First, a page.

You go into it with an achy this or tweaked that, and feel so much better afterwards.Yes, all are welcome.
Deadlifts have delivered for my training friends and I. Through severely sprained ankles and knee irritation related to basketball and showboating. Through miscellaneous strains and a pectoral tendon tear and stuffy sinuses. Deadlifts have proven to be the perfect remedy for fatigue, fatherhood, academic and work stress, malaise, and undiagnosed bullheadedness.
Deadlifts are actually easy on the body. They're biomechanically sound, or in the "wheel house" as they say in baseball circles. Humans were made to pick things up and put them down, and time is no respecter of ligaments, discs, or menisci. So what are you going to do? Sitting around in the hopes of sparing yourself the osteoarthritis simply doesn't work. Your lower back would be fine if only you would peg correct form and respect the body's limited ability to recover, adapt, and push the limit.
Yes, I have hurt my back doing deadlifts. But deadlifts don't hurt people, people hurt people. That injury was a serious over-step on my end. Besides that, there's nothing to get you back on track to life and to deadlifts like a bit of rest and, well, deadlifts.
Runners high? Running and even mountain biking are merely gateway drugs to "dead lifters high." Go heavy if you really want to turn up the miracle. Seriously.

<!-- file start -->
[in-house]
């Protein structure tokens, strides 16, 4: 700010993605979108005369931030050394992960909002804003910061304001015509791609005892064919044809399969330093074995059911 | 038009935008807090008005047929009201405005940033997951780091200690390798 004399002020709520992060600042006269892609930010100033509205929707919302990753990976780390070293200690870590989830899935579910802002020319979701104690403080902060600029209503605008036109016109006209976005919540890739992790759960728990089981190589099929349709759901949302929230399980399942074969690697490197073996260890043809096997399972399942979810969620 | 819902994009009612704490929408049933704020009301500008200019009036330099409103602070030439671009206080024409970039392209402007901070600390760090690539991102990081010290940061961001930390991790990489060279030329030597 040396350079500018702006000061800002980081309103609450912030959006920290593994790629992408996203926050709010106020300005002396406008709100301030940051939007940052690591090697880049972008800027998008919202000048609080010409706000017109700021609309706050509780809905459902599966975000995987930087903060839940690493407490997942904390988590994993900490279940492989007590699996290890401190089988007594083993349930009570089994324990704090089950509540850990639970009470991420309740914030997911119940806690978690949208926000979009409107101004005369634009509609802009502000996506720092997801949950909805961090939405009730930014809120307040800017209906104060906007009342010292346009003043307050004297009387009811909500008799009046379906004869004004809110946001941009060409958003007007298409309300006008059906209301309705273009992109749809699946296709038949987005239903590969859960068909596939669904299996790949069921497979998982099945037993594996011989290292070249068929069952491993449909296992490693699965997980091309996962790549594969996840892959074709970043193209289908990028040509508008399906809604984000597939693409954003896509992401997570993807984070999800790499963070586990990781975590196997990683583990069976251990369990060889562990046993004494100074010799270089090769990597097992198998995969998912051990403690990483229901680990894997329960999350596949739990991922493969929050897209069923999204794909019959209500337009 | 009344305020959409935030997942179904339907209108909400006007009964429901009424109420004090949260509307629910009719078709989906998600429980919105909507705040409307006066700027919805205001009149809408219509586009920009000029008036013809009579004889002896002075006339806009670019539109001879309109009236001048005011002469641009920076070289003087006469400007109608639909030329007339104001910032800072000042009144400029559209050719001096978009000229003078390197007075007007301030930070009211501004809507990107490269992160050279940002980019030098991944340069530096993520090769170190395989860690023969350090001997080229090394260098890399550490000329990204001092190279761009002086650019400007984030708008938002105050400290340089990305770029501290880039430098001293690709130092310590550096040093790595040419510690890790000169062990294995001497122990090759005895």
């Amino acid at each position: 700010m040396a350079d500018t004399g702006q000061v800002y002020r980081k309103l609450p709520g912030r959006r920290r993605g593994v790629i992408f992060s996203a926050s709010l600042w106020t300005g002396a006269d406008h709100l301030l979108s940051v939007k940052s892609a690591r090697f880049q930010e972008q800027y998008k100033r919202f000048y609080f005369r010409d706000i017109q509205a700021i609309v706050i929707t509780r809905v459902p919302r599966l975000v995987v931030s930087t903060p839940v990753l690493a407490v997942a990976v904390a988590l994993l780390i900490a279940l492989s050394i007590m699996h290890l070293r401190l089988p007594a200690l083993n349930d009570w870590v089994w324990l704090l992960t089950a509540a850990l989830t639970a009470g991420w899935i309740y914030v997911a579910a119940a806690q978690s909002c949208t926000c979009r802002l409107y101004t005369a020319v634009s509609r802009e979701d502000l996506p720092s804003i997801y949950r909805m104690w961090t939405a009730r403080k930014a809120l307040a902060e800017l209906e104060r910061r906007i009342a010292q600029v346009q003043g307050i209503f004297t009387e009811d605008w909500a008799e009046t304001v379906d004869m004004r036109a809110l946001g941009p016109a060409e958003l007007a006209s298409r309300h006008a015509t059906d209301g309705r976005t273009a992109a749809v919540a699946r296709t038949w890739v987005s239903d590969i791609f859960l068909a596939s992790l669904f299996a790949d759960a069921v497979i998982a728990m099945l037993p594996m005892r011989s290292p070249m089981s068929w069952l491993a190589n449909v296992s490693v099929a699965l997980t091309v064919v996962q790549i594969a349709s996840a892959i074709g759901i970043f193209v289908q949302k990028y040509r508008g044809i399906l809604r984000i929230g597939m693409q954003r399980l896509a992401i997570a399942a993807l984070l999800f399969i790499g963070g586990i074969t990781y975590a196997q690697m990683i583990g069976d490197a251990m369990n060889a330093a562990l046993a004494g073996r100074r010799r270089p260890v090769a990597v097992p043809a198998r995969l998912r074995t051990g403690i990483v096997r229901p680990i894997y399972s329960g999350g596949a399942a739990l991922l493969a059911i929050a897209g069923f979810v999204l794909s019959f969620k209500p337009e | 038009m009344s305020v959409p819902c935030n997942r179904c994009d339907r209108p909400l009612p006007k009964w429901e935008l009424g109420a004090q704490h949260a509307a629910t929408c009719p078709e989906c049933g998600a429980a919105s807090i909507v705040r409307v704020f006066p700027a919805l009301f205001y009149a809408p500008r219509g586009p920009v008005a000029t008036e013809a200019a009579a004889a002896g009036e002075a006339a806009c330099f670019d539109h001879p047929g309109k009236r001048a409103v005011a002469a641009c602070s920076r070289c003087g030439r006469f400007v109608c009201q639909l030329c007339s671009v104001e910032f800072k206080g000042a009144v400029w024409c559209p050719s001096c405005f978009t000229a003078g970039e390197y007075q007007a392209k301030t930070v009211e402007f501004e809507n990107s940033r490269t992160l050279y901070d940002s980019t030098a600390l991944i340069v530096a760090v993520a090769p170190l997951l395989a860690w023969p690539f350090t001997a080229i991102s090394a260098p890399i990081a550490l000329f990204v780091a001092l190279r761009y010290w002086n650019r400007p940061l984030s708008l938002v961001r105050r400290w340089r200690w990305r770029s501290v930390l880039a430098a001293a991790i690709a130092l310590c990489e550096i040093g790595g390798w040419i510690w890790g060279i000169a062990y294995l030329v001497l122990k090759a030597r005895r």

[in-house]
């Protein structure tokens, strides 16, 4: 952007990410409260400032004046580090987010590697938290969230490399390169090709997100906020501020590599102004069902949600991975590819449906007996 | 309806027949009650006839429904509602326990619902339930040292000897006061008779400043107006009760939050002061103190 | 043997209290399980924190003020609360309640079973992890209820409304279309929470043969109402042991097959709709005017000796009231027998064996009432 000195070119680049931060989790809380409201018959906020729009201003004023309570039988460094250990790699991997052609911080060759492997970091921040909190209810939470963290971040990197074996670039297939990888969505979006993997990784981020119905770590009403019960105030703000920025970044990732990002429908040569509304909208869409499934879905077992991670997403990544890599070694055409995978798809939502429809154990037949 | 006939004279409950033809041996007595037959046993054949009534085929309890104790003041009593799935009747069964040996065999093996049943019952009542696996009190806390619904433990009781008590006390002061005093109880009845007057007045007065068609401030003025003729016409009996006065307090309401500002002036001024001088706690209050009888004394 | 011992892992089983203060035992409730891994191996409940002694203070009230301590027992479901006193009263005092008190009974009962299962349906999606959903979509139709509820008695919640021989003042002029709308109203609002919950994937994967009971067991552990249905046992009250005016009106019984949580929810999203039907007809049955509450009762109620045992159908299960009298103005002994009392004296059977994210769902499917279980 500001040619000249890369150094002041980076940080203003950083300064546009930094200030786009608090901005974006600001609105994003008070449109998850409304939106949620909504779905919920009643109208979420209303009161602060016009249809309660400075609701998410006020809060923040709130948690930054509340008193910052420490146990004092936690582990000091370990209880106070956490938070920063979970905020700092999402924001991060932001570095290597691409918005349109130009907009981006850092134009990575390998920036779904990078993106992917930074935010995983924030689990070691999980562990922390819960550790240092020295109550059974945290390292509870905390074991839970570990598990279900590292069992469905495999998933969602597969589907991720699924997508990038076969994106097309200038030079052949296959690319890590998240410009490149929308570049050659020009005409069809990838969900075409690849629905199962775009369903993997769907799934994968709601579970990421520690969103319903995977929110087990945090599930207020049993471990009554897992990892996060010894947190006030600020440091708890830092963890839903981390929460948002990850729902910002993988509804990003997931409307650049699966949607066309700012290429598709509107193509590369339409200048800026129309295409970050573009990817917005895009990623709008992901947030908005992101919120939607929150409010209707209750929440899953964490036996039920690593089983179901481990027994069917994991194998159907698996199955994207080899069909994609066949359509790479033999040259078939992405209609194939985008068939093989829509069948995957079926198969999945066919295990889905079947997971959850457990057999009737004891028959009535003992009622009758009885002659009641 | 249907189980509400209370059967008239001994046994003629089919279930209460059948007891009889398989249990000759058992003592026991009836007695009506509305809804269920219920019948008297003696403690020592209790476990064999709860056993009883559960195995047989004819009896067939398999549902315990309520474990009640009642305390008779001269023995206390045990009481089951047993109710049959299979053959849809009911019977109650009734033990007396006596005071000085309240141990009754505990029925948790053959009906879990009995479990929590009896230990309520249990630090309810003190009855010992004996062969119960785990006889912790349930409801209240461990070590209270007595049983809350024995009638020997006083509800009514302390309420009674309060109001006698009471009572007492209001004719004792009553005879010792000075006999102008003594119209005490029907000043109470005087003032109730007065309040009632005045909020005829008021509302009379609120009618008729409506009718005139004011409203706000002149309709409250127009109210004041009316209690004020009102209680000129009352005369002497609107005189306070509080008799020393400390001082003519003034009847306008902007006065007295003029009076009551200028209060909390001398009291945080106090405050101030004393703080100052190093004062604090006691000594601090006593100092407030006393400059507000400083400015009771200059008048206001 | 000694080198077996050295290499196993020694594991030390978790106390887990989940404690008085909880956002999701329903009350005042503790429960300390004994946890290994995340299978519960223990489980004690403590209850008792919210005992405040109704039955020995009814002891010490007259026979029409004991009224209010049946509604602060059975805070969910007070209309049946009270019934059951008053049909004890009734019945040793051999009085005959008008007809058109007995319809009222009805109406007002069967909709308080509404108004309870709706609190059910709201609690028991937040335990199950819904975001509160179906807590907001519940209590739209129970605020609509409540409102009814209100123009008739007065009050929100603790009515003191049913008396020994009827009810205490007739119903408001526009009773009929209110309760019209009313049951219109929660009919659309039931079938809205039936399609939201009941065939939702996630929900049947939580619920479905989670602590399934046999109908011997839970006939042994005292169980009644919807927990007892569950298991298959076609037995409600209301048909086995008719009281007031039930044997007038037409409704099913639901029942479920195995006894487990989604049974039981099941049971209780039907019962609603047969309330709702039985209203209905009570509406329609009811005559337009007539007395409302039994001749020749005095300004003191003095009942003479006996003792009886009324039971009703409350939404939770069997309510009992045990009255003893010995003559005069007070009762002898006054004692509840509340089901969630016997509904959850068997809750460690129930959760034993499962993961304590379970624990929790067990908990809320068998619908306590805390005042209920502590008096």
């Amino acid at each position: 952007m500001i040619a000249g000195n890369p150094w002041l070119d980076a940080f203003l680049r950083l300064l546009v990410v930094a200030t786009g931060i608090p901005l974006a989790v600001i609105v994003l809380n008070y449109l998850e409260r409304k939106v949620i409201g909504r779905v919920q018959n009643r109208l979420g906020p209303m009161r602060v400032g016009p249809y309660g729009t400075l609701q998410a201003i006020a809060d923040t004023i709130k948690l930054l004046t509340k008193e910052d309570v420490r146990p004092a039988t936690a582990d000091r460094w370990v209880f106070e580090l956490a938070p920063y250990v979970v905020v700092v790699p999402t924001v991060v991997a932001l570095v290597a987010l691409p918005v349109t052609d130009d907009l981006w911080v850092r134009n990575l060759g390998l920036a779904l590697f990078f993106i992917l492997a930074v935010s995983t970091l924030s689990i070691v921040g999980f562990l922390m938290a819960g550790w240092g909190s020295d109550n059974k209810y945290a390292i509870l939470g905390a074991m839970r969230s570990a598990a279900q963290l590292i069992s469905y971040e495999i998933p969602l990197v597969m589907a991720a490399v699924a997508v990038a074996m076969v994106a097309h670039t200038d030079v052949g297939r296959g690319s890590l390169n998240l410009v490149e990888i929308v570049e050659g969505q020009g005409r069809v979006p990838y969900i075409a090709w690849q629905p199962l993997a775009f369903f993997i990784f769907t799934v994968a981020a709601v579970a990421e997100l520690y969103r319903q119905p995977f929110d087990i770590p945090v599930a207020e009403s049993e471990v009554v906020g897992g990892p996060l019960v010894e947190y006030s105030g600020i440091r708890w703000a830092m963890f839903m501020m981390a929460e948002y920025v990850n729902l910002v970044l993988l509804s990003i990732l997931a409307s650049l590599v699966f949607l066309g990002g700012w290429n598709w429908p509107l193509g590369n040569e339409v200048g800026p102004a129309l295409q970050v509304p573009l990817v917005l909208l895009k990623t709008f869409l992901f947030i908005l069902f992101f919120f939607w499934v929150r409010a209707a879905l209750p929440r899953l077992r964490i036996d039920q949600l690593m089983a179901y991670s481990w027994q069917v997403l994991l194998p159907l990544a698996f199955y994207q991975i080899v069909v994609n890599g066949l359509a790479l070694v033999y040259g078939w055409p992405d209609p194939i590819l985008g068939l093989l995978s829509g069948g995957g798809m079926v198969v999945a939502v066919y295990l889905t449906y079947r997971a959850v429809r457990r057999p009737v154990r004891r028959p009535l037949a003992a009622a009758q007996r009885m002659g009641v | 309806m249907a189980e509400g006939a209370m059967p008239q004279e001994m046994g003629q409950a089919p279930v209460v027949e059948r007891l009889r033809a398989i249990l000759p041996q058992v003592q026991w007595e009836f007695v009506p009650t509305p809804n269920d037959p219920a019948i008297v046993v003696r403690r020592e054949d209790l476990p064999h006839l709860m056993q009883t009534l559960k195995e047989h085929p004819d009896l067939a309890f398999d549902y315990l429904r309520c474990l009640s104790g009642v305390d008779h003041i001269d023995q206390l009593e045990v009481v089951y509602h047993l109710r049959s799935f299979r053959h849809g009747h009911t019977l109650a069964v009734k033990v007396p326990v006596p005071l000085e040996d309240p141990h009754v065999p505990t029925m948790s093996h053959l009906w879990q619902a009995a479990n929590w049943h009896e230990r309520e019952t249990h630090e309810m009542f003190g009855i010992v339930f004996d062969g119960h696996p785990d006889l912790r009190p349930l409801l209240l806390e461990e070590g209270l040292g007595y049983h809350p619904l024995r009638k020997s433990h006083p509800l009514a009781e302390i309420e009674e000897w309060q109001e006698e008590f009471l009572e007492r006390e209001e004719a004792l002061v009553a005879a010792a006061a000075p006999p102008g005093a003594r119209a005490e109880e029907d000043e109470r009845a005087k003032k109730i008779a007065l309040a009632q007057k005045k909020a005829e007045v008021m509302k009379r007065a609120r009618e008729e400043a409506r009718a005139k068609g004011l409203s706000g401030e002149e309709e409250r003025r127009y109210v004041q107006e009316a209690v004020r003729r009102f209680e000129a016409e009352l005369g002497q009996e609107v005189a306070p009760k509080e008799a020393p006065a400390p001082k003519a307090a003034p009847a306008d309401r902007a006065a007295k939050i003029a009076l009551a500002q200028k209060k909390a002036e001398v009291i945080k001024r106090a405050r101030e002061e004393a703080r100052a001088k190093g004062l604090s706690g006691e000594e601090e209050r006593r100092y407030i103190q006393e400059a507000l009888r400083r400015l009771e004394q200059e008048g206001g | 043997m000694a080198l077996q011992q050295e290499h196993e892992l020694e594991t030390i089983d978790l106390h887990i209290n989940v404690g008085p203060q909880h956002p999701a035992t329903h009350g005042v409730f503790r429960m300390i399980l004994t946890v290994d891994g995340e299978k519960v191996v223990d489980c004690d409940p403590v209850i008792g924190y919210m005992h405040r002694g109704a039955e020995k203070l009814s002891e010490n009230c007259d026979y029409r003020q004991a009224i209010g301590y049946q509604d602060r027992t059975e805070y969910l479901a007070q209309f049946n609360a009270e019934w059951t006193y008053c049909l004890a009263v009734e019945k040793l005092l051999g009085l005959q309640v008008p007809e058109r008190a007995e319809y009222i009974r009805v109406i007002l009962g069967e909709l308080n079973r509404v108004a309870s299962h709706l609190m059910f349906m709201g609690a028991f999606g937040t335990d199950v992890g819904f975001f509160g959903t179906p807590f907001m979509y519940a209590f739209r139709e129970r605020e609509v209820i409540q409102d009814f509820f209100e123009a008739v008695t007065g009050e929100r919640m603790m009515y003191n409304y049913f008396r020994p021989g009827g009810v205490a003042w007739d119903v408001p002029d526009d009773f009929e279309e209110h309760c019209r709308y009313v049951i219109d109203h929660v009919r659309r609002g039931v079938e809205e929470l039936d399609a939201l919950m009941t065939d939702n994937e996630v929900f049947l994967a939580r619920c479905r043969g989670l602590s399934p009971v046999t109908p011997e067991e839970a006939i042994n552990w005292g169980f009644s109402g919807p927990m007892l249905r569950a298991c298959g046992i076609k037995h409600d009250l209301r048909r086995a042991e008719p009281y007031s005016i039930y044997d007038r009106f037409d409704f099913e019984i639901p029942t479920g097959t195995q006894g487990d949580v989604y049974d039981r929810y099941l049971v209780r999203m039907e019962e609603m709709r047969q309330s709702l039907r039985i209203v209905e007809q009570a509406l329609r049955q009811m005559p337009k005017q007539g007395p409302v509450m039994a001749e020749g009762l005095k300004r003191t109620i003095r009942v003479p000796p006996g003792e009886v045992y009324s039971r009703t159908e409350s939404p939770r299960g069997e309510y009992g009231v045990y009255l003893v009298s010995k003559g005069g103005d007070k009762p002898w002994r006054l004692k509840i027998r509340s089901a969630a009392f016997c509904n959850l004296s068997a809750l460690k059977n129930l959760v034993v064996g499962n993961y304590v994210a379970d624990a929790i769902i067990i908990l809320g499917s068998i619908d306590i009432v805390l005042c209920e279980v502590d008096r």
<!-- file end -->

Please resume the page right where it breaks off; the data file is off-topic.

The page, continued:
Going heavy is not for everyone. But let me tell you that ripping double (or greater) your body weight off the ground 20 or so times over the course of 20 minutes begins to strip the edges of reality. The gripping, pulling, and locking out opens the doors of PDS (Post Deadlift Syndrome).
Those suffering from PDS see the world as airy and light, both figuratively and literally. Burdens are lifted as iron is pulled from dead earth. Gravity dwindles and you traverse the terrain in astronaut bounds. You go about every small task with intent. You crush the pitcher of iced tea out of the fridge. The TV remote, the kitchen chair, the weed eater, every ordinary item is balsa wood in the hands of the Kraken.
It's not a good time to change the baby or play Legos. In truth, more than once I've broken dishes while under the influence of deadlifts.
Some would say this PDS is madness and others pointless. But I still call it a miracle. It fixes things in a very tangible way.
Have experienced PDS? What do you call it?
*Photo courtesy Synergy Fitness